If you’re newly diagnosed with cancer, you may be feeling overwhelmed and scrambling to understand your diagnosis. As with any major life transition or a new challenge, it’s important to receive support from loved ones and professionals who can help ease the burden of the diagnosis. However, it’s also crucial for you to be aware of people’s most common mistakes after a cancer diagnosis. It’s easy to make these errors, especially if you’re not used to dealing with a medical diagnosis. These mistakes can slow potential cancer treatments and lead to poor medical outcomes.
1. Not Receiving a Second Opinion
Diagnosis is not a black and white process. A physician might suggest possible diagnoses, but sometimes the diagnosis is made after additional testing has been done or based on a second opinion. A second opinion is essential for reassurance and can help you make an informed decision about your cancer care. You must receive a second opinion if you have doubts about your original diagnosis.
2. Assuming the Worst Possible Outcome
Cancer may be scary, but it’s not necessarily fatal. It’s essential to have realistic expectations about your prognosis but don’t assume the worst. Cancer is a multifaceted disease, and many factors affect a person’s outcome. These factors include the type of cancer and its stage, your overall health and age, and the provider treating you. Treatments have improved significantly in recent years, so it’s important not to assume that all diagnoses lead to death.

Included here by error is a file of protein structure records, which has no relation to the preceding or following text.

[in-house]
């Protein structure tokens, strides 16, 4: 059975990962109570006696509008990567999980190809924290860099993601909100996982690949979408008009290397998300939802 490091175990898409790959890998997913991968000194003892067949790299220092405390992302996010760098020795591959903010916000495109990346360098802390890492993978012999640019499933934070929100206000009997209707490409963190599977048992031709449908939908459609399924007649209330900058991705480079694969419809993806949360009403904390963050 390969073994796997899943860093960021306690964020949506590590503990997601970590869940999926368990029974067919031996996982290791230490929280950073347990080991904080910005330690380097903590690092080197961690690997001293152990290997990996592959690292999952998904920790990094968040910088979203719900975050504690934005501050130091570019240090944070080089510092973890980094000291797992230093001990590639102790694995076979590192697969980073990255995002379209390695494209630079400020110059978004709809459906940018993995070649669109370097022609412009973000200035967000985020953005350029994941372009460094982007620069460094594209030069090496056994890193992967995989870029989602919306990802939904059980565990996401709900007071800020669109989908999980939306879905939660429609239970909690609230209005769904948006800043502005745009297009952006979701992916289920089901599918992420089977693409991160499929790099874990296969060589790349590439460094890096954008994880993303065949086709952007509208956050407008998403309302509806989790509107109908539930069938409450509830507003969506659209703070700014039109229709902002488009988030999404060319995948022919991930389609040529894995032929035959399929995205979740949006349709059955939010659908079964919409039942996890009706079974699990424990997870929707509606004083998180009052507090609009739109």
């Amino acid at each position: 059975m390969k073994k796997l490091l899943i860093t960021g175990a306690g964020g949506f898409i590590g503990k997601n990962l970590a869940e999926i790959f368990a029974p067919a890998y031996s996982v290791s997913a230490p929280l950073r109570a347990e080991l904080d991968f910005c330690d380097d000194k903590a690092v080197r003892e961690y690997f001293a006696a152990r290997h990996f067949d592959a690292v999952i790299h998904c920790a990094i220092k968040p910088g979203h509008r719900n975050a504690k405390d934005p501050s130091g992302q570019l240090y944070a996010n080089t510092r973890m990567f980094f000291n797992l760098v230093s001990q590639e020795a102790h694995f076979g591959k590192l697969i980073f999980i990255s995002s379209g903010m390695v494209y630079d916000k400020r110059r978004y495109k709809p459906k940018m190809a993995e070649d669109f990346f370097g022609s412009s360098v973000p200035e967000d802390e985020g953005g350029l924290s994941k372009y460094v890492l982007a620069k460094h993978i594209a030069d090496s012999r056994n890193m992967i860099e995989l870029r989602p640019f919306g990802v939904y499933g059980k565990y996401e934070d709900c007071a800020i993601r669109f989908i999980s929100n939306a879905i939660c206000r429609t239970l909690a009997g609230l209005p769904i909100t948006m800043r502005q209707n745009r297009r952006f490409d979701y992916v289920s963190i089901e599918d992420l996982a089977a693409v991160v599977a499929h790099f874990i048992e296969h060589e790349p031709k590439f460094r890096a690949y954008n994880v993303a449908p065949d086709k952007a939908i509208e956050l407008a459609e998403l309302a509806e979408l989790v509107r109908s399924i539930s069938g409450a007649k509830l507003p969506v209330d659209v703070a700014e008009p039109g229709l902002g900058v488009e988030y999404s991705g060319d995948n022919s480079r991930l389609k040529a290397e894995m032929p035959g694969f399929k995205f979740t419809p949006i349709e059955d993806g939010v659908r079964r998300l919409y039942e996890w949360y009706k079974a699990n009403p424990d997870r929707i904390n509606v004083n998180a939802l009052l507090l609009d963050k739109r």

3. Not Having Affairs in Order
Your work, legal, financial, and other personal affairs will likely be impacted by cancer. Make sure you’ve taken care of your affairs in these areas. You can do this with the help of a lawyer and possibly an accountant. The sooner you prepare for the future, the easier it will be emotionally and financially. If you have insurance, consult with your carrier to see if special provisions are in place to help you deal with a cancer diagnosis.
4.Not Seeking the Best Medical Treatment
Your doctor and other healthcare professionals should be your guides in searching for a diagnosis and treatment plan. You might find it helpful to ask a trusted friend or family member who has been diagnosed with cancer, too, for advice on how to best approach the situation. The best medical treatment may mean different things for different people, so you must explore all your options thoroughly.
5. Not Considering Next Generation Sequencing
Next generation sequencing is a relatively new technology used in the analysis of DNA. It can identify genetic mutations in cancer cells and predict recurrence, response to treatment, next generation treatment, and other clinical parameters. Additionally, it can predict the effectiveness of the therapy of certain drugs. It is also part of a personalized medicine approach and may thus prove helpful in getting a more accurate picture of your overall health. Side effects are extremely rare and occur in less than 0.1% of cases.
In conclusion, do not let yourself be overwhelmed by the diagnosis. You are in a safe place with physicians and other healthcare professionals who can help you seek and find the best treatment options. Remember to review your medical records, schedule checkups, and get second opinions if they are needed. Cancer is a condition that can be conquered with the help of modern medicine, and you mustn’t let a diagnosis paralyze you. Know your options, and be sure to put in the best effort possible to maintain a high quality of life.